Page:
The Changing Energy Landscape in Europe and Eurasia: Emerging Threats and Opportunities
On April 8, the Center for International Strategy, Technology, and Policy (CISTP), in cooperation with the Center for European and Transatlantic Studies (CETS) and the Georgia Tech Energy Club hosted a panel discussion entitled “The Changing Energy Landscape in Europe and Eurasia: Emerging Threats and Opportunities.” The talk featured a keynote address by His Excellency Elin Suleymanov, ambassador of Azerbaijan to the United States, and was followed by a panel discussion between Jay Thompson, manager of International Government Affairs at Chevron, Bud Coote, a senior fellow at the Atlantic Council’s Global Energy Center, Alasdair Young, professor in the Ivan Allen College Sam Nunn School of International Affairs and co-director of CETS, and Adam Stulberg, professor in the Sam Nunn School and co-director of CISTP.
The event began with Suleymanov outlining the current state of Azerbaijan’s relations with the U.S., as well as the state of its oil and energy independence. Since 1991, Azerbaijan has sustained a tradition of oil and energy independence, which is no small feat in a region of post-totalitarian countries. In 1994, the U.S. invested roughly $8 billion in Azerbaijan in an unprecedented 30-year energy contract. Suleymanov stated that the government realized the importance of being a long-term partner as opposed to receiving short-term financial gain from a business deal. Azerbaijan drove a hard line on this contract but once agreed upon has maintained all conditions and is one of the strongest strategic partners with the European Union (E.U.). With the help of continued American investment, Azerbaijan began a pipeline in 1996 which was completed in 2006 and connected their oil and gas infrastructure with that of Turkey and Georgia. As a result, the geography of the Adriatic and Aegean regions has been changed — creating a new geo-political reality in Eastern and Southern Europe.
Thompson discussed the industry perspective of the region’s changing landscape. At the onset of the shale revolution in 2006, there was a projected need for reliance on natural gas in North America. In the early stages the industry grew and jobs increased. There were prospects for a “European energy renaissance” because of a geopolitical entrance in the region. However, there was a demonstrated shortage of necessary shale national gas reserves that resulted in regulatory uncertainty for the potential of natural gas collection and production. Consequently, Chevron retreated from the region, but the opportunity still remains for more production in the future.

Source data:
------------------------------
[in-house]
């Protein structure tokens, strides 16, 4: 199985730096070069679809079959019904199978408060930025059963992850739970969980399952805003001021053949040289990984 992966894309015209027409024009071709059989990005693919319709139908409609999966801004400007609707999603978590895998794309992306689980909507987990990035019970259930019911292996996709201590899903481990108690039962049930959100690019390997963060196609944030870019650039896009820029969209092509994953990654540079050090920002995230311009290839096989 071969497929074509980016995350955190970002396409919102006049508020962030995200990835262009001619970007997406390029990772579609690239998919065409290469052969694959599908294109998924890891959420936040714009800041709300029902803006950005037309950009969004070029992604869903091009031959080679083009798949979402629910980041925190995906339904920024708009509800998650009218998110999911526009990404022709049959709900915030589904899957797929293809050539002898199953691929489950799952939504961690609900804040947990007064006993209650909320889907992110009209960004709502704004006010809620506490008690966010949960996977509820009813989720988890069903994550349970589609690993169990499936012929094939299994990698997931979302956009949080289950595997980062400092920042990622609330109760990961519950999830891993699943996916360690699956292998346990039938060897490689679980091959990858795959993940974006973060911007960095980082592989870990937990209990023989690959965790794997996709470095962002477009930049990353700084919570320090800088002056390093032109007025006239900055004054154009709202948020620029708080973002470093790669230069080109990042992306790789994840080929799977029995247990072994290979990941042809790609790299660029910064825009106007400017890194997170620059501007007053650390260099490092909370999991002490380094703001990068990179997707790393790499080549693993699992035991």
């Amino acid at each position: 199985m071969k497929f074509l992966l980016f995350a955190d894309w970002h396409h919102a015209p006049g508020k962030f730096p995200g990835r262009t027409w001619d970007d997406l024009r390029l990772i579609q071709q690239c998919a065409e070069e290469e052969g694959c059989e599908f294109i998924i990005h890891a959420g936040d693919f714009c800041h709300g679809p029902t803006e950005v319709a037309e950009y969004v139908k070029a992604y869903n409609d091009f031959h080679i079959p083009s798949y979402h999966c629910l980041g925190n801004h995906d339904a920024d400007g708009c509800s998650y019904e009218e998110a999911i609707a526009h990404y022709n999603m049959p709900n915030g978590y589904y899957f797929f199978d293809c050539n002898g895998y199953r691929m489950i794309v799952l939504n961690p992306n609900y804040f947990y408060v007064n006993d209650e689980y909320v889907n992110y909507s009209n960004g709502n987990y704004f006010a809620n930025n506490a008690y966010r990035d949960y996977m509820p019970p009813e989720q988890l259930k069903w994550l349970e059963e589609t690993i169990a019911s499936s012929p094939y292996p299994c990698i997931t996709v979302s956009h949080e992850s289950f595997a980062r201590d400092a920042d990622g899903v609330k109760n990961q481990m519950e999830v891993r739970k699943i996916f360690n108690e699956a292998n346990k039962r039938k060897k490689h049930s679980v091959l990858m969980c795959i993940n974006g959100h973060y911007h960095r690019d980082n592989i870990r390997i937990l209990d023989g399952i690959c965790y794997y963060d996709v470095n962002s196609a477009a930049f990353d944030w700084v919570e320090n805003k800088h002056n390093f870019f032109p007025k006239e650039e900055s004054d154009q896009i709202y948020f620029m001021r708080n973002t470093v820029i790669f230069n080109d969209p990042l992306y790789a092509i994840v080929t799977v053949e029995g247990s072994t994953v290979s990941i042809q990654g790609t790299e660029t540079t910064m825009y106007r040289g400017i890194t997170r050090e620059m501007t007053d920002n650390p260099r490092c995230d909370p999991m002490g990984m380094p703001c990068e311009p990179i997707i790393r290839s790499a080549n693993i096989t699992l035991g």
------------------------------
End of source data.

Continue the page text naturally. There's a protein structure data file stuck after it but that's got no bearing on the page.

Young explained the difficulties the European Union faces with policy cooperation and integration regarding energy policy. This is an enduring problem for the E.U. and it continues to affect their goal of maintaining competition, sustainability, and security within a single unified energy market.
Coote described the implications of U.S. investment in natural gas due to its costly infrastructure regarding collection and distribution. He stated that the growth in liquefied natural gas (LNG) has helped integrate the markets, but major price differentials in gas markets remain. Russia has proven to be an unpredictable supplier in terms of pricing and has consistently engaged in monopolistic trade rather than competitive trade. Coote posited that the U.S. appears to be in a position to be a reliable supplier of natural gas to Europe.
Stulberg spoke at length about Russia’s use of energy as an instrument of coercion. Despite Russia’s lack of reliability of supply and the costs it suffered due to international sanctions, it retains regional advantages and remains a competitor with cost advantages and strong corporate ties.
According to each of the panelists, the future of energy security is uncertain but the U.S. is likely to emerge as a supplier in this market, but Russia will maintain its status as a potential escalator of conflict.
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- Created By:Daniel Singer
- Modified By:Fletcher Moore